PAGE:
CI/CD working with EiPaaS Oracle Integration (OIC)

Everyone is aware of the continuous integration and continuous development relevance which is nowadays the mantra of DevOps practices.

Oracle Integration is obviously part of the end2end lifecycle development being involved for connecting legacy applications usually deployed on-premise and SaaS applications often provided by Oracle Cloud or hosted on other Cloud providers.

It doesn’t matter where the applications are, where the integration is; the continuous delivery of new integration processes and versions need to be included in a smart and automated tool able to reduce the gap between the different developer teams.

Developers, who have the ownership to build new services and IT Operators, who have the task of deploying new code versions to the different environments, need to converge on one single tool to simplify complex procedures that can be simply considered as two sides of the same coin.

The common need is to keep all environments aligned with the latest implementations, possibly having everything monitored and tracked to grant audit activities in terms of compliance; this is a must when the project is starting to become critical and relevant at the enterprise level.

Oracle Integration (OIC), as you know, includes Visual Builder Cloud Service which allows open-source standards-based integration to develop, collaborate on, and deploy applications within Oracle Cloud.

Just for this, it’s easy to use Visual Builder Studio, the built-in tool, that allows developers to manage the software life cycle automating the development.

Oracle VB Studio natively supports Oracle Integration artifacts, so we can leverage this one to easily promote our integration flows from an environment to another one moving for example our integration projects from development to test environment once you we completed the new implementation and of course ready to test it.

That’s the right path to be used for promoting projects from Test to Production or from Production to a DR environment, this one probably running on a different OCI Region.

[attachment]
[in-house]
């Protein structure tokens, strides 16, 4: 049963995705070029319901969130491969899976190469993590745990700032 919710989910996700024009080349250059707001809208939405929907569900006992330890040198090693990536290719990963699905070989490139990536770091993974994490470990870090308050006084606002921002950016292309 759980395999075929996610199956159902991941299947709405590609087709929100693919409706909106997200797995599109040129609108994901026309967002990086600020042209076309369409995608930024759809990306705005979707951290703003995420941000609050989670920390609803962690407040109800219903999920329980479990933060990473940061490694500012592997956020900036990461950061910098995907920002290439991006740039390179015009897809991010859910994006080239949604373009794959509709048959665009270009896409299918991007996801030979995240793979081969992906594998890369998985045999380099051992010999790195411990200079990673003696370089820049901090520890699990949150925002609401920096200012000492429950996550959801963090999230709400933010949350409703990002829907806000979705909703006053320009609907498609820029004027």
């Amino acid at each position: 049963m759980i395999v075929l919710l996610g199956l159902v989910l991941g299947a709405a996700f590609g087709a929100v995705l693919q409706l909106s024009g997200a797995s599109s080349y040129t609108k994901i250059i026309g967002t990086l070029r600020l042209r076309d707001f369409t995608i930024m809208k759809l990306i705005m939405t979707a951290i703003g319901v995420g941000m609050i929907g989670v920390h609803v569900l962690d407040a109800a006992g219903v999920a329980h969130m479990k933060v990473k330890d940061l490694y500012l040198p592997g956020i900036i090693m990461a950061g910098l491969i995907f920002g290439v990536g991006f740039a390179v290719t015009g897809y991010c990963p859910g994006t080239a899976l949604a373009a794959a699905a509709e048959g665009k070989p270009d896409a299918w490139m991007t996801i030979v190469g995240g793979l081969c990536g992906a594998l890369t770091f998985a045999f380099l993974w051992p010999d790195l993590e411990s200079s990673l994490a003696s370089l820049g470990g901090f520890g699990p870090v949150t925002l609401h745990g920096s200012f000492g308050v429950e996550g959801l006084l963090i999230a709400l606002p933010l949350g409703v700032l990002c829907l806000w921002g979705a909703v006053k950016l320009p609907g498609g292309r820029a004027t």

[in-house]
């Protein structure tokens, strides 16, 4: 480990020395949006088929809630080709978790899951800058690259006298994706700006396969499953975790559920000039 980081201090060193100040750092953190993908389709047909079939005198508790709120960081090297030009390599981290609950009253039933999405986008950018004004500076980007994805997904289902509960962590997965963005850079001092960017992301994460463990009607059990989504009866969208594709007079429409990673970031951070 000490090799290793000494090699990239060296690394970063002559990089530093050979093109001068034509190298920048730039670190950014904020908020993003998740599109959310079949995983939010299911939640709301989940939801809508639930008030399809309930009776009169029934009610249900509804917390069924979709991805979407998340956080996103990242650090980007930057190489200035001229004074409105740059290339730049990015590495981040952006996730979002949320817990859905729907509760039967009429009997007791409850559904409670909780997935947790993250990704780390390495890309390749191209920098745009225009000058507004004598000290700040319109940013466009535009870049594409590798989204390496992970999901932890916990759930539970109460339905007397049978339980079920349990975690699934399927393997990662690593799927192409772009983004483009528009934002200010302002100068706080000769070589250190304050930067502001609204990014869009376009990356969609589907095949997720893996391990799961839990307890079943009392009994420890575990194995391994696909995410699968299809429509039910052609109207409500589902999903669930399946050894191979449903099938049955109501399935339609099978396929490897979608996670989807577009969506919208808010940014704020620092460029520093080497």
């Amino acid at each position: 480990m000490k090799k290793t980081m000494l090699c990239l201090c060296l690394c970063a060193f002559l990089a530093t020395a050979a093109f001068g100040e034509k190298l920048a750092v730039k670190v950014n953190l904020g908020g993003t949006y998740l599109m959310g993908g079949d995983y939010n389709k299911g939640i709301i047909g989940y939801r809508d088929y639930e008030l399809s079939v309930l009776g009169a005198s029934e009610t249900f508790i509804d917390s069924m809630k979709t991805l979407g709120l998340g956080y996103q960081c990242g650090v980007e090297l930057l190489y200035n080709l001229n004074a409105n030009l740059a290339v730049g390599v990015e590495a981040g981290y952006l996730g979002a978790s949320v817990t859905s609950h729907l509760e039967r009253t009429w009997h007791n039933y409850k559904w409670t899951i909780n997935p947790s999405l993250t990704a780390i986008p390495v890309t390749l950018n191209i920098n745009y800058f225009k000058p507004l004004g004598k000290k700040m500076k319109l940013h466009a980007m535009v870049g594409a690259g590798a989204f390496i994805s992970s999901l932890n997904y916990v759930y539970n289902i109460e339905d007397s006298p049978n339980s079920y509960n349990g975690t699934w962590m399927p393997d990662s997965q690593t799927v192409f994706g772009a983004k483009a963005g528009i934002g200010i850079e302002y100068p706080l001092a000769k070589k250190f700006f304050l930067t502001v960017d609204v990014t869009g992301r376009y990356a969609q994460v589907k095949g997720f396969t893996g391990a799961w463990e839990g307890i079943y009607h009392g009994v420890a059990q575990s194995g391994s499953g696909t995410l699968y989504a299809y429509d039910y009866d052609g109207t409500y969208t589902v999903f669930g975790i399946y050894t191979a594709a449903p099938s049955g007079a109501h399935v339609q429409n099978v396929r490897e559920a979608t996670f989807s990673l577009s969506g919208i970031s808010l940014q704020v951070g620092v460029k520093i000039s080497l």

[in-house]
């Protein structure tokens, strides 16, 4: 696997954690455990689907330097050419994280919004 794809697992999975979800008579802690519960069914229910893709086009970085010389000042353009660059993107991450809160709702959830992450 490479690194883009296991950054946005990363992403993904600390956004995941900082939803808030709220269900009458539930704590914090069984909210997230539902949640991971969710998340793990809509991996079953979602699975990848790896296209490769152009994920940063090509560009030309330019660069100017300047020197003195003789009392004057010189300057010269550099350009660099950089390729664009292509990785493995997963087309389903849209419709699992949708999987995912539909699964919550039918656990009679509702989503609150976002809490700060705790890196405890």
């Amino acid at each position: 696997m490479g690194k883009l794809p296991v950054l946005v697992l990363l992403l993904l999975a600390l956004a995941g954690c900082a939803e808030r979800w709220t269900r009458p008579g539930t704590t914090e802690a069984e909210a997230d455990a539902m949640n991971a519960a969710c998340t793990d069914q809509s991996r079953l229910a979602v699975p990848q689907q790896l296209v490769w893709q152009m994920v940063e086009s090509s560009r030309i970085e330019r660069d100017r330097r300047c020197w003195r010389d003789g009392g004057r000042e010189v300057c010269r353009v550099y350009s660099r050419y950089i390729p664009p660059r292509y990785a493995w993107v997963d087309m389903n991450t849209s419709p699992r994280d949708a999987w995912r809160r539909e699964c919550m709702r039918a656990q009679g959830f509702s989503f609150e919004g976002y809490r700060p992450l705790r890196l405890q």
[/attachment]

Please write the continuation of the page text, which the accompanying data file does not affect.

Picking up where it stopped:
Working with the current implementation you can:

  • Export integration flows
  • Import integration flows
  • Delete integration flows

As shown below in the picture, the options we have working with Oracle Visual Builder Studio and OIC

Herewith an example of pipeline that you can easily configure to automate the Export / Import procedure and defining in cascade all steps (“jobs”) to define the required actions, of course this one below just for demo purposes. This procedure will be later explained step-by-step just in case you want to reproduce this one for your own purposes

In order to export our assets from the development environment, for example, it’s enough to configure our source and target environments about the OIC instances

How to configure our OIC environments?

This is a straightforward operation working with VB Studio, as shown below:

We can create all connections we need to configure properly the tool

Once we have configured our instances, we need to build our “pipeline” so to automate the procedure when needed

Each pipeline can include all “jobs” we need (in the previous screenshot we have used two different jobs “select your OIC project” and “import OIC project”) so to build the right chain among the different available “jobs”

To create a job, select the Build link from the left panel of the Visual Builder studio and then we can create a new job

Each job has some options and parameters to be configured as below the screenshot shows:

Select the “Parameters” tab to configure the string parameter:

The “Default Value” is the value of the integration flow version on our OIC instance to be selected and moved to the new instance. Of course, this value can be changed when we run the build so to properly set the right integration flow version

Now it’s time to select the “Steps” tab to identify the OIC instance from where we want to export our integration flow

If needed, we can also include the asserter recording just flagging the box. In this case we are moving (exporting / importing) the integration flow named “ECHO” and working with its *.iar file once we have exported this one.

Now you can click the “After Build” tab to configure it as below described. The *.iar extension is the default extension of the integration flow when you decide to download it.

Click save and that’s all. Our first job is properly configured now.

To proceed we are now ready to configure the second job (“import OIC project”).

In this case, the first step to be accomplished is the configuration of the “Before Build” tab as below shown and adding a “Copy Artifacts” option

And now, as we did with the first job, we can properly configure the OIC instance target, in our sample, but in this case for the import action.

We can also check the box about the “activate integration” option so that our integration flow will be imported and started just to have this one ready to be invoked by applications